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Colombia is one of eight countries that cares least about its diversity

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Santa Marta Wren (Troglodytes monticola)

Colombia, Australia, China, Ecuador, Indonesia, Malaysia, Mexico and the United States. These countries have a third of the global diversity of birds, mammals and amphibians, which partly explains why most of the losses are so concentrated. However, other megadiverse countries like Brazil, India and Madagascar performed better in preserving their diversity.

Research published in the journal PLoS ONE, conducted by scientists from the Centre for Ecology Fonctionnelle et Evolutive (CEFE), the International Union for Conservation of Nature (IUCN) and BirdLife International, evaluates, for the first time, the fulfillment of nations with their responsibilities in the conservation of global diversity.

Supporting the results published recently by ProAves in State of Birds of Colombia, our diverse country has contributed negatively to the trends of biodiversity worldwide for birds, mammals and amphibians. In fact, along with Australia, China, Ecuador, Indonesia, Malaysia, Mexico and the US we are responsible for more than half of the overall deterioration in the condition of vertebrate species.

The study also reveals that, contrary to expectations, countries with better economies are no more effective than others, with the US and Australia in the list, the GDP does not explain its effectiveness in reducing biodiversity loss, instead success seems to result from the implementation of appropriate policies.

Very few countries, mostly island nations such as the Cook Isles, Fiji, Mauritius, The Seychelles and Tonga, have made ​​significant improvements. Likewise Brazil, India, Peru and Madagascar have done a better job proportionally in fulfilling their commitments to prevent biodiversity loss.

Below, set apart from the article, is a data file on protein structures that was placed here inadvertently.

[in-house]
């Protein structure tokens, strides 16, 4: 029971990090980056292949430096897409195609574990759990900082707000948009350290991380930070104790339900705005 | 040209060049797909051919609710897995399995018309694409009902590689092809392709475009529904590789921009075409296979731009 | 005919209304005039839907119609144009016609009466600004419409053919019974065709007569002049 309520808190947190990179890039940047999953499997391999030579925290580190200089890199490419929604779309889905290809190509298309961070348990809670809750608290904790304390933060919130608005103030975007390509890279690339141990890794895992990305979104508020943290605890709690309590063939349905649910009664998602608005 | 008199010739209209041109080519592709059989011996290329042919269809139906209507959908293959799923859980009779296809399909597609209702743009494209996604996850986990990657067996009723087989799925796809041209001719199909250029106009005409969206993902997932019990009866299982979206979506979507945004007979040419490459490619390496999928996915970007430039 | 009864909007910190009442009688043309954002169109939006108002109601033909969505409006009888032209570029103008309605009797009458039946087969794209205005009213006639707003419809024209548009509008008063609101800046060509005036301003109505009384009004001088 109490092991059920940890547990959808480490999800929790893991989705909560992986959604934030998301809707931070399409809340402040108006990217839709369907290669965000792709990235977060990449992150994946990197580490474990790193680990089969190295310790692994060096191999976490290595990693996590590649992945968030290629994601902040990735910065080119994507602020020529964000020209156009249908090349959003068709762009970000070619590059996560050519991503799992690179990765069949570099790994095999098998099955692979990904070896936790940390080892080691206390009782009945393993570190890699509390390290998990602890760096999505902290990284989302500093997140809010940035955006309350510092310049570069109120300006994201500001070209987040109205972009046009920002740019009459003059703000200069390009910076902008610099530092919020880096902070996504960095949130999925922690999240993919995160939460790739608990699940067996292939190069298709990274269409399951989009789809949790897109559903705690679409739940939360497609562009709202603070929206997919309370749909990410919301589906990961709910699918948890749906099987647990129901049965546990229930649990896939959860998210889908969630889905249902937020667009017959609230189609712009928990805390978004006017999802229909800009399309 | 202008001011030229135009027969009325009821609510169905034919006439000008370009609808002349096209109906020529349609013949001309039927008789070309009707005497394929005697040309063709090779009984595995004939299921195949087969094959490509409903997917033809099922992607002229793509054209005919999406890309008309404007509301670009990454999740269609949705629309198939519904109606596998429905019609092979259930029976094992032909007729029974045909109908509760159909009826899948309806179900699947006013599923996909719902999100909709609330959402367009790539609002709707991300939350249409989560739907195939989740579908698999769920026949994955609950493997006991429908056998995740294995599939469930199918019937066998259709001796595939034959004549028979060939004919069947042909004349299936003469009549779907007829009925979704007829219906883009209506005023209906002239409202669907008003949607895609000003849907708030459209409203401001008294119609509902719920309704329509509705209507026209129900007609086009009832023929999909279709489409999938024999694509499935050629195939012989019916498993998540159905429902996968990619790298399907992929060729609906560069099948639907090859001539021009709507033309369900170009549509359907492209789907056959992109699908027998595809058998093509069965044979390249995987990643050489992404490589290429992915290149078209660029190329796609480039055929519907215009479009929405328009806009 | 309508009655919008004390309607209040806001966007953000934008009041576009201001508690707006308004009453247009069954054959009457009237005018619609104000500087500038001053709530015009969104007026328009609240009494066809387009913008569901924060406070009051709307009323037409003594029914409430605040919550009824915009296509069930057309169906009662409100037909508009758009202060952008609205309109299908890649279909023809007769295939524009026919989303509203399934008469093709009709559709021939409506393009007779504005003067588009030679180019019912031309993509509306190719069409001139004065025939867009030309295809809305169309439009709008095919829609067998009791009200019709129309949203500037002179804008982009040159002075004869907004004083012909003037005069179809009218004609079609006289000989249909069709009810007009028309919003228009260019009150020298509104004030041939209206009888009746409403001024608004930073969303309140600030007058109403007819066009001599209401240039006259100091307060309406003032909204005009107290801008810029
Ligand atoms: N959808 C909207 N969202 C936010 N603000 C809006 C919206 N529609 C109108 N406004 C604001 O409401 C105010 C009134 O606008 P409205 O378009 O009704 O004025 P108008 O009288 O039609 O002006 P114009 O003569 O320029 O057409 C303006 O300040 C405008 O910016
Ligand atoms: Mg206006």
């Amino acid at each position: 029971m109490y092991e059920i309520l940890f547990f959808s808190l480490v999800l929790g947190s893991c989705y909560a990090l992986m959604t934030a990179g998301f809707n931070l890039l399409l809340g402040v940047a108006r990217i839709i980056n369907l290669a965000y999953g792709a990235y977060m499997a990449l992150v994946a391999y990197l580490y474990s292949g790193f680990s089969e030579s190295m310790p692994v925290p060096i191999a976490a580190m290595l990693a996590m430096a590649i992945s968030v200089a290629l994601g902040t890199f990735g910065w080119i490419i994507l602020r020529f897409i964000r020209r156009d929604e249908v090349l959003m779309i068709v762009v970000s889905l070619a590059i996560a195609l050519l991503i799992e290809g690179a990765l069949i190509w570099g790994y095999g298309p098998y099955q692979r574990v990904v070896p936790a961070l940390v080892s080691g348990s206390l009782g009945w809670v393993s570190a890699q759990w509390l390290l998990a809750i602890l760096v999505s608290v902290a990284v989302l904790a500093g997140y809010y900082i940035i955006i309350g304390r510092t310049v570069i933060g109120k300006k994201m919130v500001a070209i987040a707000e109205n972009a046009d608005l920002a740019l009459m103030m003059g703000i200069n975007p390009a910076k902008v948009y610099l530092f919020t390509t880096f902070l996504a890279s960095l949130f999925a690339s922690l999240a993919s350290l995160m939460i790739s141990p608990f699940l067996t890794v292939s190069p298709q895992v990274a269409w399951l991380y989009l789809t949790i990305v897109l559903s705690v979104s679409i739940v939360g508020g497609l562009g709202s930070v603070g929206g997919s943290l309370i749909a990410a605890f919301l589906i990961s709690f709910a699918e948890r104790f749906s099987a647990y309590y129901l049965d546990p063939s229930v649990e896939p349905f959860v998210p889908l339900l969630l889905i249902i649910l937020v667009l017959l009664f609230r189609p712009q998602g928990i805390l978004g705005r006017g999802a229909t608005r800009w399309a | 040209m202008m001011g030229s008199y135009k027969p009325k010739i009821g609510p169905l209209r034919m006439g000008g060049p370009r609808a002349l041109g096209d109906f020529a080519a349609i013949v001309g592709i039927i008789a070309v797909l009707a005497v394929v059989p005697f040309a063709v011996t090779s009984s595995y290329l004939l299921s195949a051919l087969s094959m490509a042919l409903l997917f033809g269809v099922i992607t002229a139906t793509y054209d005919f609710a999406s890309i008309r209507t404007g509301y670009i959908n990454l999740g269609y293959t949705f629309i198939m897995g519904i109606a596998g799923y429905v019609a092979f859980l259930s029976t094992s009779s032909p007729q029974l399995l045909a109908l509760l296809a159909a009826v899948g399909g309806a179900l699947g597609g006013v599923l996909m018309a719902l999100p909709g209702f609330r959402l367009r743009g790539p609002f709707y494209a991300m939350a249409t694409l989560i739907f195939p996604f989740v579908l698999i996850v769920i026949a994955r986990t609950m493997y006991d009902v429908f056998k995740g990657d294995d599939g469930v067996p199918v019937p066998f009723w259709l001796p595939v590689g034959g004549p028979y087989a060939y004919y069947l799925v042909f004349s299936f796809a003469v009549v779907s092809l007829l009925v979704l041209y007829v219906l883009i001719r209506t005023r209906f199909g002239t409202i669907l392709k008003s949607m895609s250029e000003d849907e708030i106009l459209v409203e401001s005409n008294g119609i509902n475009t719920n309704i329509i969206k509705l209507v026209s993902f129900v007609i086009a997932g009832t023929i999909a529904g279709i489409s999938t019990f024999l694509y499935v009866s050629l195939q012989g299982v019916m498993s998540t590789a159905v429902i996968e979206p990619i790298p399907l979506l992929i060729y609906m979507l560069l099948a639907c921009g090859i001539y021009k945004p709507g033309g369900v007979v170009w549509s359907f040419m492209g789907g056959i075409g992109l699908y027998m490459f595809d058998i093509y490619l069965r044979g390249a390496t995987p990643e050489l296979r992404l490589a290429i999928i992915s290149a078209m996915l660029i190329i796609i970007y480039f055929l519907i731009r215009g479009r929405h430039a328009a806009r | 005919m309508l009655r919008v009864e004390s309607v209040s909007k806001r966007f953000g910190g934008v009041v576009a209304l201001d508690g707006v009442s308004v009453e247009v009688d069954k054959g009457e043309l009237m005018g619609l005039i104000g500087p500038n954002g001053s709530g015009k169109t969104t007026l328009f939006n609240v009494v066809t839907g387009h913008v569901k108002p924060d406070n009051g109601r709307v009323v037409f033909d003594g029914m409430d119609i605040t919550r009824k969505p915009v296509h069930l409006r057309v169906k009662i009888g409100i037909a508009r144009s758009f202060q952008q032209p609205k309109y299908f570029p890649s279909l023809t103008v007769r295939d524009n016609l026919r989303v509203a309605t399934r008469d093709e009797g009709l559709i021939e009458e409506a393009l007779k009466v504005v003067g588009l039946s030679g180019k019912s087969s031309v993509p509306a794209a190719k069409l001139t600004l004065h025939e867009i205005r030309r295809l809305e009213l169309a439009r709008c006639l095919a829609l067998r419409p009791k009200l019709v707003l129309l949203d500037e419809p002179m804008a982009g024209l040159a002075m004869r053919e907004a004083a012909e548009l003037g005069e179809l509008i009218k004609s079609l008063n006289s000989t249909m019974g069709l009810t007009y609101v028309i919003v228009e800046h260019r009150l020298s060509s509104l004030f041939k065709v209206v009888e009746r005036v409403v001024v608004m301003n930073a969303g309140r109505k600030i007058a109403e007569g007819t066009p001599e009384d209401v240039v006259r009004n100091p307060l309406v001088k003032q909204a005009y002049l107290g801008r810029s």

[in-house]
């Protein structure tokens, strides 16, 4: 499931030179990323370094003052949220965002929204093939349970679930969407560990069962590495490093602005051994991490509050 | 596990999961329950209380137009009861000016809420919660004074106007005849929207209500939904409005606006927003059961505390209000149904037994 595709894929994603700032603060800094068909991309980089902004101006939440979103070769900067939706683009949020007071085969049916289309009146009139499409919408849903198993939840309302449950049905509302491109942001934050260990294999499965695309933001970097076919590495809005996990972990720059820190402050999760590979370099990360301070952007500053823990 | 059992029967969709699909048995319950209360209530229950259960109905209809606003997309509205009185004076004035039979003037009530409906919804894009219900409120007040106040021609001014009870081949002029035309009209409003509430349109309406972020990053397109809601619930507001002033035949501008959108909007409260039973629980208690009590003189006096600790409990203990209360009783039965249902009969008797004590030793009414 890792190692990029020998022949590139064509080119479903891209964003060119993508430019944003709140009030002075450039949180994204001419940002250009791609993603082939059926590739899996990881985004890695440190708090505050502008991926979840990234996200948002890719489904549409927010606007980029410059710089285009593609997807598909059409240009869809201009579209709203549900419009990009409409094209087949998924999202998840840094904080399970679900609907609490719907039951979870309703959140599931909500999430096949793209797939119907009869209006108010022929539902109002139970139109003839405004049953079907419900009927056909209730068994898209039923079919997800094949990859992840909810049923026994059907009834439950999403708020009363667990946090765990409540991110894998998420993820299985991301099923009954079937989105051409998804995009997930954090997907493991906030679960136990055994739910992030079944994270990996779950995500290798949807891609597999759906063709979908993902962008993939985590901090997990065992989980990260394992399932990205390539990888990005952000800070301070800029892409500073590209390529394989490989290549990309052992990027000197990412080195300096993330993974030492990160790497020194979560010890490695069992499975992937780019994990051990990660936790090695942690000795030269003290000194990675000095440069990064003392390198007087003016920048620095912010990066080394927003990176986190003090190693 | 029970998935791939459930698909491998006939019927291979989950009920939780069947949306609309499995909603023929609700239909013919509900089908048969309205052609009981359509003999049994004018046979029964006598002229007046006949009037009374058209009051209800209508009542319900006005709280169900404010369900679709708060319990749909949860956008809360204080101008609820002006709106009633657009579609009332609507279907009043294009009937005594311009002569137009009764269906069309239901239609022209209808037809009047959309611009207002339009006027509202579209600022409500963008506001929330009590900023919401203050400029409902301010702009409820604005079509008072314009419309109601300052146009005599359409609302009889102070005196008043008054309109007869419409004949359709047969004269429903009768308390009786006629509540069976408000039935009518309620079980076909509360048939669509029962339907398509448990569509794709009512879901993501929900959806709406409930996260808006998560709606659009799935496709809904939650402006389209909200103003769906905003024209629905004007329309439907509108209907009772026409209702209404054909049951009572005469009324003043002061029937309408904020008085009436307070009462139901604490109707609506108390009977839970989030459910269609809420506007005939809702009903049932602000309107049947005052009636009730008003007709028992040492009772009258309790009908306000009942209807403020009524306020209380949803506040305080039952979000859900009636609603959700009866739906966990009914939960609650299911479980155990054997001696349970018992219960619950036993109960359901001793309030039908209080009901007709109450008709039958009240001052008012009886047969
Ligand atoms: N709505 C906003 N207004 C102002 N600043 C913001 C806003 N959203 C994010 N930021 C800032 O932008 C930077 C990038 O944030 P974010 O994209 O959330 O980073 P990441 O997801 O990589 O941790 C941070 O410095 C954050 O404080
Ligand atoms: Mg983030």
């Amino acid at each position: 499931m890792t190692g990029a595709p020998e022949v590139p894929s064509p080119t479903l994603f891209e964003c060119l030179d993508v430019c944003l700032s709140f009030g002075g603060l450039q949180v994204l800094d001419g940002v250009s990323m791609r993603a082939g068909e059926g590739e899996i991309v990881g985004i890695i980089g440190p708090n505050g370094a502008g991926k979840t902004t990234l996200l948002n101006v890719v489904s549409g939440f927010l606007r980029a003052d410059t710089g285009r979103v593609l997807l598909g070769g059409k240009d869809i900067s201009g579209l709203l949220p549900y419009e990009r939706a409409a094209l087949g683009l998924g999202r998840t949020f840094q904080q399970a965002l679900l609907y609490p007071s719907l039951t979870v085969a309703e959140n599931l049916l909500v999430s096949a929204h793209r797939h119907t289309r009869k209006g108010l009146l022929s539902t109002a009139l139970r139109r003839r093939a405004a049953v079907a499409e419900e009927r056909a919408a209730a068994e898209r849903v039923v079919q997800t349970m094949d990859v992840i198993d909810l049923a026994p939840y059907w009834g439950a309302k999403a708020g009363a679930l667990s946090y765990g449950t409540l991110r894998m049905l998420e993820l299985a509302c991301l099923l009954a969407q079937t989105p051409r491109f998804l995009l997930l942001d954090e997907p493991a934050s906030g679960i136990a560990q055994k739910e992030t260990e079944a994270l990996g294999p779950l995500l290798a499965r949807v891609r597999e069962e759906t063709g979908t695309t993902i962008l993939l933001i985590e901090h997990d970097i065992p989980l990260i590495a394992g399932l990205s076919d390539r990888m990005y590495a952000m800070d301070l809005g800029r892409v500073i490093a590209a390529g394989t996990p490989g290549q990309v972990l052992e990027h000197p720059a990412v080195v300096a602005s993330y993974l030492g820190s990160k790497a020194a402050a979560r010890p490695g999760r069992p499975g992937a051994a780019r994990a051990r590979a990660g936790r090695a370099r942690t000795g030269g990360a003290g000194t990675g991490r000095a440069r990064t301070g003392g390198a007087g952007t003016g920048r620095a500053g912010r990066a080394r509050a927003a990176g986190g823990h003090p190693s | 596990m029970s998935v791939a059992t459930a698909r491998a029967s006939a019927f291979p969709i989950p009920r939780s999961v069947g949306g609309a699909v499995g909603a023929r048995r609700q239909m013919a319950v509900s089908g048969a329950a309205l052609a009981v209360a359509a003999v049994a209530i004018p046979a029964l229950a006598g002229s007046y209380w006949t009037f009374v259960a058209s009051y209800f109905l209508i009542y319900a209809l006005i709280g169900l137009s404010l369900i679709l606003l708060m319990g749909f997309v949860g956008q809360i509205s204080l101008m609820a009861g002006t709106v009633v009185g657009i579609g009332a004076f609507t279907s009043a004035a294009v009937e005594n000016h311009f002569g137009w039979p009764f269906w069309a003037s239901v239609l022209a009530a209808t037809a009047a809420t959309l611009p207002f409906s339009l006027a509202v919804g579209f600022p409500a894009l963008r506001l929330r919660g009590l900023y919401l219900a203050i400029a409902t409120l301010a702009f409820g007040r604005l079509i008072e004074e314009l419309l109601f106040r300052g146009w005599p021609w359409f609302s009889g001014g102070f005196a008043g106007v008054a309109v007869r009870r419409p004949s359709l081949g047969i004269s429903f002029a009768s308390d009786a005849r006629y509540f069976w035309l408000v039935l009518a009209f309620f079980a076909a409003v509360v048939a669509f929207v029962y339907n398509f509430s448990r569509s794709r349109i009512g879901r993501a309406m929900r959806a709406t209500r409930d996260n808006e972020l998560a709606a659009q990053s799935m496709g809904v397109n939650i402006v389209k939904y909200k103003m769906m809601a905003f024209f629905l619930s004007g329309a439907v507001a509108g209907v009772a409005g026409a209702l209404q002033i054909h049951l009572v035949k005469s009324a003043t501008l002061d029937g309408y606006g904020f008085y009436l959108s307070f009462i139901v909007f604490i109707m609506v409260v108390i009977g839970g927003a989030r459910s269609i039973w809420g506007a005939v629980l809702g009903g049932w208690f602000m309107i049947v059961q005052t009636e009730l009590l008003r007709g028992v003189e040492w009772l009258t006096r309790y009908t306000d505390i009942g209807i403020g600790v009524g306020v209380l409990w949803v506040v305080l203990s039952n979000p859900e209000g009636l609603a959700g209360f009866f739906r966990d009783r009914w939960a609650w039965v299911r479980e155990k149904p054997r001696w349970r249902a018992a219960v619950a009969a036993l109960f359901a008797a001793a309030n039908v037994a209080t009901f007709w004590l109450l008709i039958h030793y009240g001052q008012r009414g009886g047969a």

“One of the keys to success that these five countries have had is to implement consistent conservation actions over several decades. The conservation rarely achieves success through short-term projects, but require a long-term approach, something that donors should take note of”. Explained co-author Simon Stuart to the English magazine Birdwatch.

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Spatially explicit trends in the global conservation status of vertebrates. Mapped as the variation across space in the weighted change in Red List status per year, across three types of spatial units: hexagons (equal-area, ~23,322 km2), ecoregions (large biogeographic units). and countries (grouped according to sovereignty; e.g. New Caledonia within France). Magenta corresponds to spatial units that have made a net negative contribution to the global vertebrate conservation status as measured through the Red List Index, green to units that made a net positive contribution; grey regions (Antarctica) have no species. In (C), the island nations of Tonga, Cook Islands, Seychelles, Mauritius and Fiji (all with positive weighted change in the Red List status per year) are indicated by a dashed circle.

The study also revealed that the main threats to biodiversity differ substantially between zones. These results are visibly similar to those published in The State of the Birds of Colombia, for agriculture, unsustainable logging and invasive species are the main drivers of biodiversity loss in Colombia, including the Chytrid fungus, an invasive species that is the main cause of the decline of amphibians in tropical Andes and Central America.

To download The State of the Birds of Colombia click here.

 

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